Earth’s biodiversity is a dilemma wrapped in a paradox. The paradox is that the more species humanity extinguishes, the more new species scientists discover. Like the conquistadors who melted the Inca gold, they recognise that the great treasure must come to an end—and soon. That understanding creates the dilemma: will we stop the destruction for the sake of future generations, or go on changing the planet to our immediate needs? If the latter, planet Earth will enter a new era of its history, cheerfully called by some the Anthropocene, a time for and all about our one species alone. I prefer to call it the Eremocene, the Age of Loneliness.
Clarification: Dale Gavlak assisted in the research and writing process of this article, but was not on the ground in Syria. Reporter Yahya Ababneh, with whom the report was written in collaboration, was the correspondent on the ground in Ghouta who spoke directly with the rebels, their family members, victims of the chemical weapons attacks and local residents.
He shares his thoughts on on America’s role in an increasingly affluent world, Russia’s decline and China’s own goals
PRINCETON – Margaret Thatcher was much more respected outside Britain than she was in her own country. In the United States, but also in Central Europe, she is recognized as a hero, especially in the fight for economic and political freedom.
Benediction bestowed upon participants in the candlelight procession organized by Italian Catholic Action, 11 October 2012, Benedict XVI
BENEDICTION BESTOWED BY HIS HOLINESS POPE BENEDICT XVI UPON PARTICIPANTS IN THE CANDLELIGHT PROCESSION ORGANIZED BY THE ITALIAN CATHOLIC ACTION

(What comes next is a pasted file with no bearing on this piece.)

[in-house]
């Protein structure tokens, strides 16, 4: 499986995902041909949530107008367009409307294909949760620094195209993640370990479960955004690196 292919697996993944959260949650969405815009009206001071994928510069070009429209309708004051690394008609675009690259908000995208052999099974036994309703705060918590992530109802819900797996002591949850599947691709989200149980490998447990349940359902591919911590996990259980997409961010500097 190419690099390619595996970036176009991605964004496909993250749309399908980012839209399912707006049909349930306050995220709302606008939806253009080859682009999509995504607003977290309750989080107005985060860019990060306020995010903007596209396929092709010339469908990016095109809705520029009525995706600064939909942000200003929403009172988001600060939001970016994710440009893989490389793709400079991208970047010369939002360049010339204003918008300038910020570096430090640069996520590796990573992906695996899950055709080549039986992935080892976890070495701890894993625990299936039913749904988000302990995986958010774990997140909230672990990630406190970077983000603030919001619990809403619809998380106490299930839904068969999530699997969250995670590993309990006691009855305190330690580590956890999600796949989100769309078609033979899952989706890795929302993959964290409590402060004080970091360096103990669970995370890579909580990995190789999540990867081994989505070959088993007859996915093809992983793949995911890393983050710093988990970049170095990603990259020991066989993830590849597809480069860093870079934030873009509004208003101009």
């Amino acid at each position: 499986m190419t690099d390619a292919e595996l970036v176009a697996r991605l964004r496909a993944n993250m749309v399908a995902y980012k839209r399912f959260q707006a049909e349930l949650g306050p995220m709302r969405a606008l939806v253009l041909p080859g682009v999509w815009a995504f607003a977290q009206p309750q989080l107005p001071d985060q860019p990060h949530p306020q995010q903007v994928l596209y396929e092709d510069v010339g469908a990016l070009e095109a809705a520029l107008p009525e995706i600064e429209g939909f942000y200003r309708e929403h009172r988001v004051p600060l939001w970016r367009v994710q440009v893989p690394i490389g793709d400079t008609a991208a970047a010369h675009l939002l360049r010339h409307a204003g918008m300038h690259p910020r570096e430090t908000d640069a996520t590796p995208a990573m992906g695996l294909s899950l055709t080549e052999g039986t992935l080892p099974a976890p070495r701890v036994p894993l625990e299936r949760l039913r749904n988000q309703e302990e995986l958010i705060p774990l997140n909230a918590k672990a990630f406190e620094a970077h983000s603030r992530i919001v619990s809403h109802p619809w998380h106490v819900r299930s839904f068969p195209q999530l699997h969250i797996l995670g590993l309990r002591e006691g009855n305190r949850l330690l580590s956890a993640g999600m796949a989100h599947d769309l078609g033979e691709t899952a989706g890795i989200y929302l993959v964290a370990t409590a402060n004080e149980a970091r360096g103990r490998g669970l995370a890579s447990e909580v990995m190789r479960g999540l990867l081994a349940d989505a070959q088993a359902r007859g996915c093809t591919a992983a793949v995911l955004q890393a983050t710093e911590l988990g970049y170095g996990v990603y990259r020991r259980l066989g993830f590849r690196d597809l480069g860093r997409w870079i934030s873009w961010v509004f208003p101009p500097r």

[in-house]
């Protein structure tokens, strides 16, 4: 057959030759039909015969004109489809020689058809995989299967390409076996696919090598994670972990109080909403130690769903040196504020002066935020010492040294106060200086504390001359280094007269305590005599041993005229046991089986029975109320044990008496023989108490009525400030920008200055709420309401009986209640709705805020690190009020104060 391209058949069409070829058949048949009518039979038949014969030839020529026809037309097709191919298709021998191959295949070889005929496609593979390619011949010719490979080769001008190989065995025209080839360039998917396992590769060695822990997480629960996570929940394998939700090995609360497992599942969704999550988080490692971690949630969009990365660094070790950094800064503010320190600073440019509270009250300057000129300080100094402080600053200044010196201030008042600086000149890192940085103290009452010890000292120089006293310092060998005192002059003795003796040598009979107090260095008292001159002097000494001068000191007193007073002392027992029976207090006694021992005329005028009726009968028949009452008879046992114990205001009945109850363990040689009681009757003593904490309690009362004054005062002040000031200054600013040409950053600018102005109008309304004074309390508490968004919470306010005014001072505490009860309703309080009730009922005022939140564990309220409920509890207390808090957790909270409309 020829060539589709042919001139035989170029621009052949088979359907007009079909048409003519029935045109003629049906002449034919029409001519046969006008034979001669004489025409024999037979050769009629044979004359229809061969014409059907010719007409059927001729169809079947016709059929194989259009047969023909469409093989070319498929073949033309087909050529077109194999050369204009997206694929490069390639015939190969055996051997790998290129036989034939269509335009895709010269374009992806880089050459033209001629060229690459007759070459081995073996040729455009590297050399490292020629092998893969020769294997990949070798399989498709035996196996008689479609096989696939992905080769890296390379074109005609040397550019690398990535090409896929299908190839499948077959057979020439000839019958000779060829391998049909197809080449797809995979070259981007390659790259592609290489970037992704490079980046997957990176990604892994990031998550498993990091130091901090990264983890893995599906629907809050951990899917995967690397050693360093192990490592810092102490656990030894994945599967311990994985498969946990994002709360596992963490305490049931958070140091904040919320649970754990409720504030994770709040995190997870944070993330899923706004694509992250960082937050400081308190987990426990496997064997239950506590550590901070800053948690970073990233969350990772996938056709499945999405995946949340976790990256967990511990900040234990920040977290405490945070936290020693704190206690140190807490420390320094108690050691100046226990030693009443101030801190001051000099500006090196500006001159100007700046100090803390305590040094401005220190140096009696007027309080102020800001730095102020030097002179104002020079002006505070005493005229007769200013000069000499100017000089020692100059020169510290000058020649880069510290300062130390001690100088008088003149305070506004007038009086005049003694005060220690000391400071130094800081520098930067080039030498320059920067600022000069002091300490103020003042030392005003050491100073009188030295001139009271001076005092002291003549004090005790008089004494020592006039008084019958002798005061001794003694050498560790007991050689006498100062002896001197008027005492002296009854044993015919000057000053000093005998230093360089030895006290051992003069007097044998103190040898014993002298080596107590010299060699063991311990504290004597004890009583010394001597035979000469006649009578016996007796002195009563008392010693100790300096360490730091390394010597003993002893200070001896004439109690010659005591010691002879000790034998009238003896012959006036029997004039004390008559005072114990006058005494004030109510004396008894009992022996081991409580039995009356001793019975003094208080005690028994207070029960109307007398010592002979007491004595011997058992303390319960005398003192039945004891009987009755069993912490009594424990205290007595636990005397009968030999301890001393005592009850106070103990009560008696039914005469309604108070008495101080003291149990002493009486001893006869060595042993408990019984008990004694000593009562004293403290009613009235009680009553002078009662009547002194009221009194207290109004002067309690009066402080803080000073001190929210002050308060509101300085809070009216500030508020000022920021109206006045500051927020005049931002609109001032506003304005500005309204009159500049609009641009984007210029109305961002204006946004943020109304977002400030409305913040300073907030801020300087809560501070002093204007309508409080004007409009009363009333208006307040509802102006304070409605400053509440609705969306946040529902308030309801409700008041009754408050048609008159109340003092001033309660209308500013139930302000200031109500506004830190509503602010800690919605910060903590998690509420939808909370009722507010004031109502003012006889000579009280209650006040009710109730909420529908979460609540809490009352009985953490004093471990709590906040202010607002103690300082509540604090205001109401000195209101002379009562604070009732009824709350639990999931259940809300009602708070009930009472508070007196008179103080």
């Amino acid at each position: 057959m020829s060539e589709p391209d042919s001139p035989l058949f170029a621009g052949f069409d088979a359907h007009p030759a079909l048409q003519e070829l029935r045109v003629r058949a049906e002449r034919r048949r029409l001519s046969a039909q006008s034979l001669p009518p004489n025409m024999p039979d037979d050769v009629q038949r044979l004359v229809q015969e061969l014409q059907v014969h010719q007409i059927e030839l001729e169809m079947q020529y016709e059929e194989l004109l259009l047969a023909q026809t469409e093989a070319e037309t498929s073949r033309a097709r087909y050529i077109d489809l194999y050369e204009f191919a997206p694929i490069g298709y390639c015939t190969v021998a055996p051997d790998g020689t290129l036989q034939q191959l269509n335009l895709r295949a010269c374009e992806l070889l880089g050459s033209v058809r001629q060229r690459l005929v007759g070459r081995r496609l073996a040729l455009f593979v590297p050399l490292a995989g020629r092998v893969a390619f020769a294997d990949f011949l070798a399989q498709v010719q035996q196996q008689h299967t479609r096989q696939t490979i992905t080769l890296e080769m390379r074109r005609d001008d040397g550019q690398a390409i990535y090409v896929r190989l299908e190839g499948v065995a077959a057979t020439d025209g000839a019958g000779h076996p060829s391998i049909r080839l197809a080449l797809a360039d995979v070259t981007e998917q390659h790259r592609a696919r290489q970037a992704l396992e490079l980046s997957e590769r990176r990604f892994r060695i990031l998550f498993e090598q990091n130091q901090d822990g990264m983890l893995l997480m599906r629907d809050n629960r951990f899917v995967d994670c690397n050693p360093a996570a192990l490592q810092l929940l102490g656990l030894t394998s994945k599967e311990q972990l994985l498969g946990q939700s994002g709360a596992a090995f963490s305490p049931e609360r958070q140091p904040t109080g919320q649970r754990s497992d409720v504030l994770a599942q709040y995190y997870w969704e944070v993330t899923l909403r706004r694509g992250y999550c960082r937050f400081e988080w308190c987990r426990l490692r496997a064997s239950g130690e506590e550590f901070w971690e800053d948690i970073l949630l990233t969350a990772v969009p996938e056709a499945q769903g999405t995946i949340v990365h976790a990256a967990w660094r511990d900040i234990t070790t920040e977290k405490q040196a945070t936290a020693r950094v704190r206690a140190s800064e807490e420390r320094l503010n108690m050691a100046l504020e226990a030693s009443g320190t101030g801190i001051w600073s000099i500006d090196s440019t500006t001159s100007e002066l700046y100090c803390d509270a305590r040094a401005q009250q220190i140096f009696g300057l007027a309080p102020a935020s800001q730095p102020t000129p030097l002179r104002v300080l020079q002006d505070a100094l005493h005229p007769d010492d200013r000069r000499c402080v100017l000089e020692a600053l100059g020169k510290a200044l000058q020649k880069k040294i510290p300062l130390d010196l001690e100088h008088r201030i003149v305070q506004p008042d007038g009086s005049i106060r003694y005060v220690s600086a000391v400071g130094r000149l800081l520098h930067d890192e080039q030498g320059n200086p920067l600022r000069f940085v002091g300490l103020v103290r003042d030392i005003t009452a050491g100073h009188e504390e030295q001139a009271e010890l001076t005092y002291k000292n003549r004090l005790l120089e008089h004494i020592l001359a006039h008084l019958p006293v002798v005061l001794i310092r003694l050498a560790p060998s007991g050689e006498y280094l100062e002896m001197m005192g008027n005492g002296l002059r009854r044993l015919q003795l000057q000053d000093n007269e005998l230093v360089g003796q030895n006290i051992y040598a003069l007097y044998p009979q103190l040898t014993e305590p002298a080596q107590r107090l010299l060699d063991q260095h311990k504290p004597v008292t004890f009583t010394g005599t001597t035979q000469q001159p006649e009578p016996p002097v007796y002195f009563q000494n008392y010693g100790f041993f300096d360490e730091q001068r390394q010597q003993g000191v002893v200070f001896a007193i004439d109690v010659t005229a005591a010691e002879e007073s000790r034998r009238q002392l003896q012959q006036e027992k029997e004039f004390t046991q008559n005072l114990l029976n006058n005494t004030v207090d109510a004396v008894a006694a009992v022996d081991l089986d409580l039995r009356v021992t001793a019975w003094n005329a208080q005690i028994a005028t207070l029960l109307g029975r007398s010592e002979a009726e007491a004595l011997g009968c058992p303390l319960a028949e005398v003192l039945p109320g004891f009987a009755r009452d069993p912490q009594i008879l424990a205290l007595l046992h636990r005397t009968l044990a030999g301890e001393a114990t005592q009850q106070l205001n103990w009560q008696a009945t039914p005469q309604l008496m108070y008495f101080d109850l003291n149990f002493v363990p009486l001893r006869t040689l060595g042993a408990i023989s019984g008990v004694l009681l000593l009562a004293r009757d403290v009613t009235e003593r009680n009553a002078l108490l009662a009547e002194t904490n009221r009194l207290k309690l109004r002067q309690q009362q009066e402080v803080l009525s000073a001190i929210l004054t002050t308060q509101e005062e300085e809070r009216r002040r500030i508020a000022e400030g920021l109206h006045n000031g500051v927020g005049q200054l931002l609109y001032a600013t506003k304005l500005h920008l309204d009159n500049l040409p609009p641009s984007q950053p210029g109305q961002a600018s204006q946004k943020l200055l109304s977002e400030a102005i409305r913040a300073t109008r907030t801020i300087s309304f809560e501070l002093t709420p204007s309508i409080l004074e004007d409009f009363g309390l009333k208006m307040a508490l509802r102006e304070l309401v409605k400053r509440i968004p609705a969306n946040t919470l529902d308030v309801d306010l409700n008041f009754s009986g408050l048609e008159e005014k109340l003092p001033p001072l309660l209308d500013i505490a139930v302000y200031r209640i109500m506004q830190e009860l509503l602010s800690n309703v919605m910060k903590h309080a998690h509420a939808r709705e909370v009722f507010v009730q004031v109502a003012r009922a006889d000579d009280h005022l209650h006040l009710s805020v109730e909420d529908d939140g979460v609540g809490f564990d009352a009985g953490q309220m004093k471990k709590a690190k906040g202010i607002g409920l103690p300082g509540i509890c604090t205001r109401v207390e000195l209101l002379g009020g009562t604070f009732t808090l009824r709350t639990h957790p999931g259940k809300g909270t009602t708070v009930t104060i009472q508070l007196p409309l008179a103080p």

TOKYO – F. Scott Fitzgerald famously said that “there are no second acts in American lives.” Hillary Clinton’s stunning (and, I trust, unfinished) career – from First Lady to United States Senator to presidential candidate to US Secretary of State in the administration of the man who defeated her – proves that Fitzgerald could not have been more wrong.
TO CALL Aaron Swartz gifted would be to miss the point. As far as the internet was concerned, he was the gift. In 2001, aged just 14, he helped develop a new version of RSS feeds, which enable blog posts, articles and videos to be distributed easily across the web. A year later he was working with Sir Tim Berners-Lee, creator of the world wide web, and others on enhancing the internet through the Semantic Web, in which web-page contents would be structured so that the underlying data could be shared and reused across different online applications and endeavours. At the same time he was part of a team, composed of programmers like himself (albeit none quite as youthful), lawyers and policy wonks, that launched Creative Commons, a project that simplified information-sharing through free, easy-to-use copyright licences.
Postcolonial governments have often seemed condemned to repeat the sins of the imperialists they replaced, a sad irony that has been especially pronounced in the Middle East. The British in 1920, for instance, pioneered the use of poison gas against civilians in order to subdue a tribal revolt in Iraq. The last known deployment of chemical weapons for mass murder was again in Iraq, in 1988, when Saddam Hussein gassed his fellow citizens during the notorious Anfal campaign against the Kurds.
Back in 2006, I wrote a piece for Nature on what Islamist science policy might look like. It was for a special issue on Islam and science, which carried the cover-line: 'Must the Muslim world stay science poor?'
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